I'm sure a lot of people are familiar with the ever resilient tardigrades. Have we ever done studies to see how they would fair in a space environment or any other neat studies, perhaps aboard the ISS? If so, what were the experiments done, and what were the results? I know there's a topic about experimentation with life aboard the ISS, but in general I want to know if we've ever considered sending them to another planet, or anything else.

As these are the most resilient forms of life we know, have we tried studying them in one of the most unforgiving environments we know? Have we ever considered them for being the first astronauts to land on another planet?

Question inspired by a joke I made in a comment: Personally, I think we should just get handfuls of water-bears and a mini rail-gun. Then we should aim the bio-rail-gun at random planets during fly-by's and shoot the water-bears at the planets. But... I'm not really qualified to be saying that.

  • $\begingroup$ Have a look at the last part of the physiology section of the wikipedia page that you are linking to: The answer is yes. $\endgroup$
    – henning
    Oct 10 '18 at 19:07
  • $\begingroup$ @henning that entire section on FOTON-M (1 through 12) have some crazy missions for biology: en.wikipedia.org/wiki/Nadezhda_(cockroach) My main question was more towards what were the findings on them and are we going to send them somewhere else? I never knew about the FOTON missions at all. $\endgroup$ Oct 10 '18 at 19:10
  • $\begingroup$ Related: space.stackexchange.com/questions/10838/… $\endgroup$ Oct 10 '18 at 22:41
  • $\begingroup$ @uhoh On the other hand, this question might be of interest for astrobiologists because the water bear could be a threat for non teresstrial native live forms. $\endgroup$
    – Cornelis
    Oct 11 '18 at 14:03
  • $\begingroup$ I've made this topic regardless: space.meta.stackexchange.com/questions/1069/… Discussions can resume there, and feel free to make edits to the meta question if I didn't capture this correctly. $\endgroup$ Oct 11 '18 at 14:07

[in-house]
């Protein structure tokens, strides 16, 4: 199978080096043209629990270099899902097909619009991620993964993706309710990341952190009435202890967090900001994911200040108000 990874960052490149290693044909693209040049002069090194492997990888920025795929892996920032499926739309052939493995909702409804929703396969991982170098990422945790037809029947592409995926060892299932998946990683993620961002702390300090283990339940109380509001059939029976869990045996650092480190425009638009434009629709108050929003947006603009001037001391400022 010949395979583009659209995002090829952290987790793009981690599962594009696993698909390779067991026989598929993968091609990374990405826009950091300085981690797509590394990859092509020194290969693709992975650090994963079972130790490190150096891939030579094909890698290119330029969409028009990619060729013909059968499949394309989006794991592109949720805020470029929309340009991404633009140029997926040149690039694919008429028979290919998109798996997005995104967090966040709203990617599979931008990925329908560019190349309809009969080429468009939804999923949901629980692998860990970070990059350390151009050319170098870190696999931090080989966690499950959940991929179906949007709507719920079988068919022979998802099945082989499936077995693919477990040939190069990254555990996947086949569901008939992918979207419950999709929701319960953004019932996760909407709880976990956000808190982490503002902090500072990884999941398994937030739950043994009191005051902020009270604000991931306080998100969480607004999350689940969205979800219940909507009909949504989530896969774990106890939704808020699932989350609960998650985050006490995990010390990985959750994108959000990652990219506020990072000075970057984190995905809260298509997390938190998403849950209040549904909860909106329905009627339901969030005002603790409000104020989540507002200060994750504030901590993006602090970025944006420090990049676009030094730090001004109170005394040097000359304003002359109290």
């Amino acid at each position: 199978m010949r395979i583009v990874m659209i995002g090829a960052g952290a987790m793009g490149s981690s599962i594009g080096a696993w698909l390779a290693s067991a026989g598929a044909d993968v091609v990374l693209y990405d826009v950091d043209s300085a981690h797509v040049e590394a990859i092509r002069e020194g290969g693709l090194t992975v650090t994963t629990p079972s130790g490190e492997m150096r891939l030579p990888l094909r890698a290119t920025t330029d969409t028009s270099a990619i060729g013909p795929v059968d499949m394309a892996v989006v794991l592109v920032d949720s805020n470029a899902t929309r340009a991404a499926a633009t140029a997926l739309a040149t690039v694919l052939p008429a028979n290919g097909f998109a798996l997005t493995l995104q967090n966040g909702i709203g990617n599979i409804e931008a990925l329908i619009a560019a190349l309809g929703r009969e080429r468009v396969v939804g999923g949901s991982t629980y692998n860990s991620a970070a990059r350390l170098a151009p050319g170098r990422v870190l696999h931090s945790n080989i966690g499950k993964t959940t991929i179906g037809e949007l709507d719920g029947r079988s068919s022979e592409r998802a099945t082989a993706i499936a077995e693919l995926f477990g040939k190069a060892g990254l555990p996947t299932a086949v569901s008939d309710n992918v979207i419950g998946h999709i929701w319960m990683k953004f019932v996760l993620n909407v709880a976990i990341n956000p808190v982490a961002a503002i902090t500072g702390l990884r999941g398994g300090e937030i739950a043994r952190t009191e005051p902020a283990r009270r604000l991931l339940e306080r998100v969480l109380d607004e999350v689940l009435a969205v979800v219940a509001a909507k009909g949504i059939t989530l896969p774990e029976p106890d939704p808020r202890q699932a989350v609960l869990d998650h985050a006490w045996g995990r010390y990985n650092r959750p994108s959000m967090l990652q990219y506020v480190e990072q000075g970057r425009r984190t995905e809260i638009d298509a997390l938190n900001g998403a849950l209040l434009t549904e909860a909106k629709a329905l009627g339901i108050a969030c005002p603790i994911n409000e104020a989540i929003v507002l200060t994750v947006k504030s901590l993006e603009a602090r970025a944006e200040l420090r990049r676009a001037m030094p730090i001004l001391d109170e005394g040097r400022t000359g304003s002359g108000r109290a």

They have been flown on the FOTON-M3 mission...

In 2007, three projects were conducted during the FOTON-M3 mission studies. The Tardigrade Resistance to Space Effects (TARSE) Project was the first one involved in the mission of FOTON-M3. Its aim was to analyse the impact of environmental stress, life history traits and DNA damages in space (on board the spacecraft) on eutardigrade Paramacrobiotus richtersi (Murray, 1911). In this project active and anhydrobiotic tardigrades were exposed to radiation in microgravity conditions. Both active and inactive individuals had high survival rates with no induction of HSPs while showing an induction of the antioxidant response (Rebecchi et al. 2009c, 2010b, 2011a). The next project involved in the mission of FOTON-M3 was TARDIS (Tardigrada In Space). The main goal of this project was to check whether tardigrades from two species, Milnesium tardigradum Doyère, 1840 and Richtersius coronifer (Richters, 1903), were able to survive conditions of open space. The experiments showed that tardigrades can survive exposure to the space vacuum, but the addition of factors such as ultraviolet solar radiation, ionising solar radiation and galactic cosmic radiation significantly reduced their survival rate (Jönsson, et al. 2008). In the third project from the FOTON-M3 mission, RoTaRad (Rotifers, Tardigrades and Radiation), scientists examined effects on initial survival, long-term survival and fecundity of selected species of limno-terrestrial tardigrades in extreme stress conditions (mainly cosmic radiation) (Persson et al. 2011).

and on the shuttle/ISS....

Next was the Endeavour mission in 2011 and the project TARDIKISS (Tardigrades in Space). The main aim of this project was to broaden our knowledge of life history traits and mechanisms of repairing structural DNA damage during exposure to space flight stresses (Rebecchi et al. 2011b; Vukich et al. 2012). The first results showed that microgravity and cosmic radiation did not significantly affect the survival rate of tardigrades (Rebecchi et al. 2011b; Vukich et al. 2012). However, Rizzo et al. (2015) showed a significant difference in activities of ROS scavenging enzymes, the total content of glutathione and the fatty acid composition between tardigrades sent into space and control animals on Earth.


Additional info on the shuttle/ISS TARDIKISS experiments here.

  • $\begingroup$ TARDIKISS hah... any known proposals to try and inject them onto another body? Even an asteroid? $\endgroup$ Oct 10 '18 at 14:58
  • 7
    $\begingroup$ Not that I'm aware of. "Planetary protection" protocols would probably prevent anything like that, although it is a contentious subject, and one I am not familiar with. en.wikipedia.org/wiki/Planetary_protection $\endgroup$ Oct 10 '18 at 15:00
  • $\begingroup$ Do you know if the TARDIKISS experiment container was bigger on the inside? $\endgroup$ Oct 11 '18 at 21:24

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